The monitoring of anthropogenic chemicals in the aquatic environment including their potential effects on aquatic organisms, is important for protecting life under water, a key sustainable development goal. In parallel with monitoring the concentrations of chemicals of concern, sentinel species are often used to investigate the biological effects of contaminants. Among these, bivalve molluscs such as mussels are filter-feeding and sessile, hence an excellent model system for measuring localized pollution. This study investigates the relationship between the metabolic state of the blue mussel (Mytilus edulis) and its physiology in different environments. We developed a computational model based on a reference site (relatively unpolluted) and integrated seasonal dynamics of metabolite relative concentrations with key physiological indicators and environmental parameters. The analysis of the model revealed that changes in metabolite levels during an annual cycle are influenced by water temperature and are linked to gonadal development. This work supports the importance of data-driven biology and its potential in environmental monitoring.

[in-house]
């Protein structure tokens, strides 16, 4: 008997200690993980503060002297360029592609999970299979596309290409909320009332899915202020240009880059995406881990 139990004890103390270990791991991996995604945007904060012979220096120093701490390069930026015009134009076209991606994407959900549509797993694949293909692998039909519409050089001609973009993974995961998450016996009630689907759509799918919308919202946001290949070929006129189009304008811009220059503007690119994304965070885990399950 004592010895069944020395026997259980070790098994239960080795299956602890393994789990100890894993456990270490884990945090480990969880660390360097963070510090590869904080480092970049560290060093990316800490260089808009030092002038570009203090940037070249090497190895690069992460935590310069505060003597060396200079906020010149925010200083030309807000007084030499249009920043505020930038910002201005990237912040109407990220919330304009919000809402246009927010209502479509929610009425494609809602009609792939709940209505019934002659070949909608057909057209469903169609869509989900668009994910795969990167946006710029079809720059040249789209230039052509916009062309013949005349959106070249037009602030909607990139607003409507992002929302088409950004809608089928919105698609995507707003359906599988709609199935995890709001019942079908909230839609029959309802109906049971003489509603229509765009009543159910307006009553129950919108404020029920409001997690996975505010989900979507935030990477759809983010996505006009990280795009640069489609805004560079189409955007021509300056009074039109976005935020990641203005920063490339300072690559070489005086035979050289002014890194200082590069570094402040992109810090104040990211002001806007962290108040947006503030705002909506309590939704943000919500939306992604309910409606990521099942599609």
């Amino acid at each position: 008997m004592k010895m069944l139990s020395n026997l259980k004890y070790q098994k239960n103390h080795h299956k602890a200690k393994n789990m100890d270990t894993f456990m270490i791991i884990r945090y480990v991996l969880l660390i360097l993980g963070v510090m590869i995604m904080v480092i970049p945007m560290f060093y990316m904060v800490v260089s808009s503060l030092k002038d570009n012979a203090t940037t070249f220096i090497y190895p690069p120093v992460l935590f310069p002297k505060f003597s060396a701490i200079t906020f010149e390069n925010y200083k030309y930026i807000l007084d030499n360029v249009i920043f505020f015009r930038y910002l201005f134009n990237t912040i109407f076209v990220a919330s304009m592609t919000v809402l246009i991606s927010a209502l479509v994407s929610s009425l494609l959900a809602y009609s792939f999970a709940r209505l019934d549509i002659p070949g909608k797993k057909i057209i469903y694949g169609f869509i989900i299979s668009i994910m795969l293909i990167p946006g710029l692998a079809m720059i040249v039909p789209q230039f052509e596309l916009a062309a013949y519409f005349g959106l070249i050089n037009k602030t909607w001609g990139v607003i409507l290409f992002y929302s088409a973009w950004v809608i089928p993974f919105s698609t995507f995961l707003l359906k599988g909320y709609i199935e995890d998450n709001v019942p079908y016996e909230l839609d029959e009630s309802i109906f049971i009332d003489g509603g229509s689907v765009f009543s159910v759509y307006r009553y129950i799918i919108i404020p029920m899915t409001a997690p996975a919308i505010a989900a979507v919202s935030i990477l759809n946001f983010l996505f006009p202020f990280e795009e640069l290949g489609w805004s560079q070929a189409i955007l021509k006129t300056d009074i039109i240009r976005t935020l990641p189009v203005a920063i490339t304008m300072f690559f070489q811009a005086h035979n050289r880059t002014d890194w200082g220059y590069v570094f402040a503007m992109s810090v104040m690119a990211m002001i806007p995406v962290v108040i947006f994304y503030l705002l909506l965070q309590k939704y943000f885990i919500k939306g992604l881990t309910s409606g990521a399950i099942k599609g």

|Number of pages||12|
|Early online date||18 Jun 2021|
|Publication status||Published - Dec 2021|
Bibliographical noteFunding Information:
PhD studentship of JK was funded by BBSRC (award reference 991068). This work has been also partially supported by a NERC Grant (NE/I028246/2) to FF.
© 2021, The Author(s).
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